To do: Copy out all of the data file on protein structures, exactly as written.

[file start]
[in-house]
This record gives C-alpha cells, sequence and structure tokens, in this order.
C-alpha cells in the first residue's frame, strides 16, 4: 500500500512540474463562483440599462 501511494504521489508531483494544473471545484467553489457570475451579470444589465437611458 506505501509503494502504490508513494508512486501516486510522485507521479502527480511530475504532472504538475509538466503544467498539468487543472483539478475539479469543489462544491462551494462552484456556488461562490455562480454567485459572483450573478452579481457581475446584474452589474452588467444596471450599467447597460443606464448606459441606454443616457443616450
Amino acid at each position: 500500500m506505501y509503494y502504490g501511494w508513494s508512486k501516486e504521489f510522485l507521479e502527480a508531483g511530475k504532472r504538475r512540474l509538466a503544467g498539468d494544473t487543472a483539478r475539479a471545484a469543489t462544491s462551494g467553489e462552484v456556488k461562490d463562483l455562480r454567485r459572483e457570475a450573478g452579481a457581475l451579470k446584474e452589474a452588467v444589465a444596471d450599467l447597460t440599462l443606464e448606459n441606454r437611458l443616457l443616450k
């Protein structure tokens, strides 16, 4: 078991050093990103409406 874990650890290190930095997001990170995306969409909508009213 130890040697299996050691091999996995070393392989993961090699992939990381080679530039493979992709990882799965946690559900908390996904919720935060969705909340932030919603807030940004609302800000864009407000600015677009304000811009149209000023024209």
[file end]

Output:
[in-house]
This record gives C-alpha cells, sequence and structure tokens, in this order.
C-alpha cells in the first residue's frame, strides 16, 4: 500500500512540474463562483440599462 501511494504521489508531483494544473471545484467553489457570475451579470444589465437611458 506505501509503494502504490508513494508512486501516486510522485507521479502527480511530475504532472504538475509538466503544467498539468487543472483539478475539479469543489462544491462551494462552484456556488461562490455562480454567485459572483450573478452579481457581475446584474452589474452588467444596471450599467447597460443606464448606459441606454443616457443616450
Amino acid at each position: 500500500m506505501y509503494y502504490g501511494w508513494s508512486k501516486e504521489f510522485l507521479e502527480a508531483g511530475k504532472r504538475r512540474l509538466a503544467g498539468d494544473t487543472a483539478r475539479a471545484a469543489t462544491s462551494g467553489e462552484v456556488k461562490d463562483l455562480r454567485r459572483e457570475a450573478g452579481a457581475l451579470k446584474e452589474a452588467v444589465a444596471d450599467l447597460t440599462l443606464e448606459n441606454r437611458l443616457l443616450k
């Protein structure tokens, strides 16, 4: 078991050093990103409406 874990650890290190930095997001990170995306969409909508009213 130890040697299996050691091999996995070393392989993961090699992939990381080679530039493979992709990882799965946690559900908390996904919720935060969705909340932030919603807030940004609302800000864009407000600015677009304000811009149209000023024209």